The business models are detailed in a new C2ES publication, Strategic Planning to Implement Publicly Available EV Charging Stations: A Guide for Businesses and Policymakers. The guide draws on research from a two-year initiative in partnership with the National Association of State Energy Officials (NASEO) to explore innovative financing mechanisms aimed at accelerating the deployment of alternative fuel vehicles and fueling infrastructure.

This figure illustrates the business challenge facing charging service providers presently. Over the expected life of the charging equipment, the direct revenue for the provision of charging services is less than the cost of owning and operating the charging station.

Private investors concerned about high upfront costs and uncertainty about demand for charging services often choose to step back from public charging projects because they are unlikely to earn back their investment in five years or less.

Indirect revenue streams can make a big difference. For example, an automaker and an EV charging station operator could share the revenue generated by additional EV sales that could come from an expansion of charging services. Or a group of retail businesses could co-host a charging site, sharing the costs and attracting new customers.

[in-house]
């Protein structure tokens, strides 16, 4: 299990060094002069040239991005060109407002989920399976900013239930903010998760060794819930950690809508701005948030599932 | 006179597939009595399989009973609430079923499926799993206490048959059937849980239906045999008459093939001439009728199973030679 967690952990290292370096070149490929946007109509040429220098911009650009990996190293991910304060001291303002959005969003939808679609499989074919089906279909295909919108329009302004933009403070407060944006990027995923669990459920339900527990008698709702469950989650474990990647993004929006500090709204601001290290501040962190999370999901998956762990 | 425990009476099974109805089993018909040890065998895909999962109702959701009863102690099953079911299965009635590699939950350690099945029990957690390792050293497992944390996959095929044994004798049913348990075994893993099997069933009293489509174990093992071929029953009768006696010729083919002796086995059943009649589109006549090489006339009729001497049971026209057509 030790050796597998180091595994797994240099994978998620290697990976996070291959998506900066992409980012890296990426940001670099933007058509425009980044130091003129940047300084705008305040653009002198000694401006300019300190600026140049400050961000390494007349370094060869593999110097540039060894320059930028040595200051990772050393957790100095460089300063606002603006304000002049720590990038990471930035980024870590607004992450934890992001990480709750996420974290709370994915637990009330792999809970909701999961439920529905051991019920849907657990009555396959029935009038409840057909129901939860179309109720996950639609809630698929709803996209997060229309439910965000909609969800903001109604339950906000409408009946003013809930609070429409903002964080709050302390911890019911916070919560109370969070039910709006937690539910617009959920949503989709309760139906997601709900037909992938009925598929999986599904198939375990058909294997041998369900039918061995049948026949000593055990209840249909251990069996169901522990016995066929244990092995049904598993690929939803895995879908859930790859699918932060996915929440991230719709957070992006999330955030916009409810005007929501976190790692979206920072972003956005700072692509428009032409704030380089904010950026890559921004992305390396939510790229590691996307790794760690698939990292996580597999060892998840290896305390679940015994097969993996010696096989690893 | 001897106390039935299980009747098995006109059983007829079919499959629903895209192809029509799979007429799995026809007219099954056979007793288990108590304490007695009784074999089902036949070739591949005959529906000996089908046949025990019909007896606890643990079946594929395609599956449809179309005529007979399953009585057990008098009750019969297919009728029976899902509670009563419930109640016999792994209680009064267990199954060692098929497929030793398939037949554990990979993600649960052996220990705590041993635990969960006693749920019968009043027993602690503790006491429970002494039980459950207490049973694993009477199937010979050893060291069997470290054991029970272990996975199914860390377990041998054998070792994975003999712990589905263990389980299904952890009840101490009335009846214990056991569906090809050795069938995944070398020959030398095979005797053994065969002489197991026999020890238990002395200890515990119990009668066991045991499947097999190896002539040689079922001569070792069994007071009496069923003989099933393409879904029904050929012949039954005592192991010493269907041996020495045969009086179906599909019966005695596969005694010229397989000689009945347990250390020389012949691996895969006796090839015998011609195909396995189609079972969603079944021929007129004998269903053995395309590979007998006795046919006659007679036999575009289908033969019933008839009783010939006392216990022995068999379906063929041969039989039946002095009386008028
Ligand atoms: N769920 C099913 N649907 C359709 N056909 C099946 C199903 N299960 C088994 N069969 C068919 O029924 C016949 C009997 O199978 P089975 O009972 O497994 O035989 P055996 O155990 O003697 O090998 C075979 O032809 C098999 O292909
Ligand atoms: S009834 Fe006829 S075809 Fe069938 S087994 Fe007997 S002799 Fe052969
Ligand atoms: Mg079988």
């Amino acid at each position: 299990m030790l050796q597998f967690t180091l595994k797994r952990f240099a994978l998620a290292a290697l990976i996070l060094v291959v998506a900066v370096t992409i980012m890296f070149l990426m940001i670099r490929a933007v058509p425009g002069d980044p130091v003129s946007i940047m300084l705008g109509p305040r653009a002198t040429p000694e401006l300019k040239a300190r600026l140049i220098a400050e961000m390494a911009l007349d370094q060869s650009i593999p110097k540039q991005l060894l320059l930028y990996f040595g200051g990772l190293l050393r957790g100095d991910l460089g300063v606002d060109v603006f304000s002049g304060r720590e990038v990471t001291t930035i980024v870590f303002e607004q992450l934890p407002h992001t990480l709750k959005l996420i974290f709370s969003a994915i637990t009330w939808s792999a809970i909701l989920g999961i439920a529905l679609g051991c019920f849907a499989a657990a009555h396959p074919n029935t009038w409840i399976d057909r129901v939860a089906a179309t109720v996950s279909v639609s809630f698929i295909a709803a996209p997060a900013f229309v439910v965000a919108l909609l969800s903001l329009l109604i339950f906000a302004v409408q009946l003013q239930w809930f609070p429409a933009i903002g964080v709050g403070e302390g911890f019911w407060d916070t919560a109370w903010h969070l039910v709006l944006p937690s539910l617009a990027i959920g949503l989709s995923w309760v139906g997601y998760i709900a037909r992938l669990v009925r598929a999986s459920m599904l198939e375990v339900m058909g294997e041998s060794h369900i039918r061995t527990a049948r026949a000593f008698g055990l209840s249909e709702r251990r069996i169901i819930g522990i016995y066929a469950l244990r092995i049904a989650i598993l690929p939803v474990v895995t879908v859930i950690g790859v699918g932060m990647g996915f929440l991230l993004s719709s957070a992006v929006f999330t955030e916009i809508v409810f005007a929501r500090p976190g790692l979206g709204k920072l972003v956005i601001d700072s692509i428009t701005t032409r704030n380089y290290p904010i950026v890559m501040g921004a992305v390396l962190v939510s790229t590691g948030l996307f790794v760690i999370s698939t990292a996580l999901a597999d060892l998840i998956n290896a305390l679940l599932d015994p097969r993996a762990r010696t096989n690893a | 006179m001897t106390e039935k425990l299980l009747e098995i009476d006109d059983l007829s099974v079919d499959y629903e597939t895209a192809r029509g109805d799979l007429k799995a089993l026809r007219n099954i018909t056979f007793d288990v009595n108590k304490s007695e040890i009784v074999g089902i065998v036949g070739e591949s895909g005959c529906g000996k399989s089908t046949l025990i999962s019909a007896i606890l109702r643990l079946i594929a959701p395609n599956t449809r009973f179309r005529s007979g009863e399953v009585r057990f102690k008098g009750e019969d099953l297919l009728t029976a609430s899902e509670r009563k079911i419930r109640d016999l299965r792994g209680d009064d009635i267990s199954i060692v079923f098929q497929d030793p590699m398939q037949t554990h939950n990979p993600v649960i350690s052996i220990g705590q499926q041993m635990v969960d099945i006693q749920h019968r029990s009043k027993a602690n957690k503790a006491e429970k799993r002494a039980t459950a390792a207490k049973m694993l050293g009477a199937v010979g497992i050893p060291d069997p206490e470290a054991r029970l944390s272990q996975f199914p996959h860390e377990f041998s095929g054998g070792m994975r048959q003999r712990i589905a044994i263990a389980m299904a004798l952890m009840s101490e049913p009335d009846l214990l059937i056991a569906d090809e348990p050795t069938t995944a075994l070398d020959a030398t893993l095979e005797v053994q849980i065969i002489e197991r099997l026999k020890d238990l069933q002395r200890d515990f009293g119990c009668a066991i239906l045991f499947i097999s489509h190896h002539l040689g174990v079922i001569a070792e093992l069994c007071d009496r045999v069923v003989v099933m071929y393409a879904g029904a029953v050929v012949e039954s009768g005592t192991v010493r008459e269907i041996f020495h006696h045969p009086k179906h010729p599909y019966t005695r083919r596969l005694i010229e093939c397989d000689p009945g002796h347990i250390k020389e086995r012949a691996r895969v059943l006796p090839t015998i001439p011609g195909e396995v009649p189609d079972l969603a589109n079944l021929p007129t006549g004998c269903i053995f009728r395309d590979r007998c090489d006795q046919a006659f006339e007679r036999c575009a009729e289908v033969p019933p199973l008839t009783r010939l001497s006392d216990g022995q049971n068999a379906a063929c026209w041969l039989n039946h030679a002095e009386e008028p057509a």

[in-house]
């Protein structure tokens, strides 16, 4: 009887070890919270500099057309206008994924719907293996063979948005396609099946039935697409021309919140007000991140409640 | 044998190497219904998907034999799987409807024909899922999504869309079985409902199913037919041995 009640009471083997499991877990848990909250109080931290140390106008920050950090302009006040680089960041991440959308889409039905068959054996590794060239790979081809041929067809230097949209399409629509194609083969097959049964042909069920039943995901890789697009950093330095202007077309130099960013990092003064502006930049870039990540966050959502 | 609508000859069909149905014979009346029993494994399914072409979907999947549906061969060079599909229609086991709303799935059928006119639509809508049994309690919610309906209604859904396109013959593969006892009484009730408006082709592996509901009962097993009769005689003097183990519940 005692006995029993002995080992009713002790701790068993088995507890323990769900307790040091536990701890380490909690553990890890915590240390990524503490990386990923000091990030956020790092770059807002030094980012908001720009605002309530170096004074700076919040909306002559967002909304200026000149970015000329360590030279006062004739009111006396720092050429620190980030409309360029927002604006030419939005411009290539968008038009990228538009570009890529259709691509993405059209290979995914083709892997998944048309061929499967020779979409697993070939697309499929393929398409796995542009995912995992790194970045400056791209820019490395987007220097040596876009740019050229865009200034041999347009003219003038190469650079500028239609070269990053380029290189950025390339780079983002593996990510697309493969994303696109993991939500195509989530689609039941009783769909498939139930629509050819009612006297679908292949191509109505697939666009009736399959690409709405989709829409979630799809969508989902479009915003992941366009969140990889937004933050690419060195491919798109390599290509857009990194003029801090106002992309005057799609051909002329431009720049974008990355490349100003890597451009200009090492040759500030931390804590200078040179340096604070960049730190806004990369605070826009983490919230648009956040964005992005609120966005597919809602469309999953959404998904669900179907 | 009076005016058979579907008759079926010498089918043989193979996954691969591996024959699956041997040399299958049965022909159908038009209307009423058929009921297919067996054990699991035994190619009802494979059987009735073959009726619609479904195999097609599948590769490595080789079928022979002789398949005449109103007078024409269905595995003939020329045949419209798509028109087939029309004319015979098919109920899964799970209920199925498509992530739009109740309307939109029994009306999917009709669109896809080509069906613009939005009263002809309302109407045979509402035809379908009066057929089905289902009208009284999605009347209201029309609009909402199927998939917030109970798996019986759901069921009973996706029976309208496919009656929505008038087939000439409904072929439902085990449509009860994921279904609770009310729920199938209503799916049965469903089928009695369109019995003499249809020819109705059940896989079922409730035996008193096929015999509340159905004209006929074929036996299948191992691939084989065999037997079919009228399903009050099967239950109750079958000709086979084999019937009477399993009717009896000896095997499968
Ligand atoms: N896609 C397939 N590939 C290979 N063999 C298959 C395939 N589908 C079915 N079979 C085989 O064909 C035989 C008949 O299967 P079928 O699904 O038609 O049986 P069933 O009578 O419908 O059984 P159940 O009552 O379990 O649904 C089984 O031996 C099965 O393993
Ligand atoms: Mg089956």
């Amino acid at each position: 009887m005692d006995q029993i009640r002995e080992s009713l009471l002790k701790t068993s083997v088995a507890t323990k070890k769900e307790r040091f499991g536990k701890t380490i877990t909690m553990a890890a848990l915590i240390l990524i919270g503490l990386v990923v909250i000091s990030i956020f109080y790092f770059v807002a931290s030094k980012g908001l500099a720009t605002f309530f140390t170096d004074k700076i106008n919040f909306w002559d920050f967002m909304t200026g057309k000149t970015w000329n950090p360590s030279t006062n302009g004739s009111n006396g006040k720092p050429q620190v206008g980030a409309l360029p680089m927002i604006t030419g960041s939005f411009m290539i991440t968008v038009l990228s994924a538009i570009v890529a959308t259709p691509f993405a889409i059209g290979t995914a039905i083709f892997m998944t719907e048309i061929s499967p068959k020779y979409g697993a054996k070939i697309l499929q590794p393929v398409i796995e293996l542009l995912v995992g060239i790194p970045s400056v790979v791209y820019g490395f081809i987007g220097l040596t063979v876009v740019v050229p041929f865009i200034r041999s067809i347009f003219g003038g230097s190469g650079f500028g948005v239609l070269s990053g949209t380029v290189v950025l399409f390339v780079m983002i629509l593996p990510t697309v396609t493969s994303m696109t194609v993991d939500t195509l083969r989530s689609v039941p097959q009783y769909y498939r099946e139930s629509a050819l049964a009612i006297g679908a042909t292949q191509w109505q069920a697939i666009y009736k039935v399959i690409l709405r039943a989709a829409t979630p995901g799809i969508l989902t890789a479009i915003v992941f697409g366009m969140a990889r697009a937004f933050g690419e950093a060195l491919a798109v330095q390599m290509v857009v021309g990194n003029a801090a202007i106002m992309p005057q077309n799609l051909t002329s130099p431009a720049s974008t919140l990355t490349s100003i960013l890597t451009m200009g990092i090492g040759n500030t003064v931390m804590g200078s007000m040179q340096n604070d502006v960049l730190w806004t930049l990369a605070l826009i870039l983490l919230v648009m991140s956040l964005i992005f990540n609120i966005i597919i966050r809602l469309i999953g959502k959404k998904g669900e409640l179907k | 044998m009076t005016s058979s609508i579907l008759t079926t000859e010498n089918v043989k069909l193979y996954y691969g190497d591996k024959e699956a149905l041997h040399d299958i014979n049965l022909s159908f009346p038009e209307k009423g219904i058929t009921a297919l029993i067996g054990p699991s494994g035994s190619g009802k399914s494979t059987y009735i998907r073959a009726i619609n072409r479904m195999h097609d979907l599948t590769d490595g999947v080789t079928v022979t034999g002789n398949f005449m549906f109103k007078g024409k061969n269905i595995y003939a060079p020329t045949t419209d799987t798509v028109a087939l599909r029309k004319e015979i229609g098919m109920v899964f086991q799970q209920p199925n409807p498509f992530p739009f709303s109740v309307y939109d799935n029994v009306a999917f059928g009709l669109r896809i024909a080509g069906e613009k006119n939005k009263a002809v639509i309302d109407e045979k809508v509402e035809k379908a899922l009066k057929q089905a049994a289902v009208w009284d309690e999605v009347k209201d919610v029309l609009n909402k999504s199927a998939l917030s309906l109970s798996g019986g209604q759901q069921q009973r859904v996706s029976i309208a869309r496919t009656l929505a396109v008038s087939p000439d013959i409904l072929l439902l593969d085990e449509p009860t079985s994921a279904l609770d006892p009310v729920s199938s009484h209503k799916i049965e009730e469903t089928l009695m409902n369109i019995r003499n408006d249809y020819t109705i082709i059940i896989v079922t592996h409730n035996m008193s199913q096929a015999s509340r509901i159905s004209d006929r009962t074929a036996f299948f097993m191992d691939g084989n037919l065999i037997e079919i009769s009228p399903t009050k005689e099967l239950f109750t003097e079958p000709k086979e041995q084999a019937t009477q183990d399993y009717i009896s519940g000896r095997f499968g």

These and other business models were analyzed using a tool, developed by C2ES and Cadmus Group, that helps investors evaluate the financial viability of publicly available charging station projects.

The charging projects in Washington and New York assume 60 percent of the project capitalization cost is financed through debt. The baseline interest rate used was 8 percent, as indicated in this figure.

Even with these business models, some projects may still not be profitable soon enough for investors. So the report recommends near-term public support, such as grants, low-interest loans, and vehicle purchase incentives. Grants help lower initial costs to speed return on investment, and low-interest loans provide access to investment capital. Incentives to buy EVs, like the wide array of policies outlined in a recent report on EV promotion in the 25 largest U.S. cities, can help expand the demand for charging stations.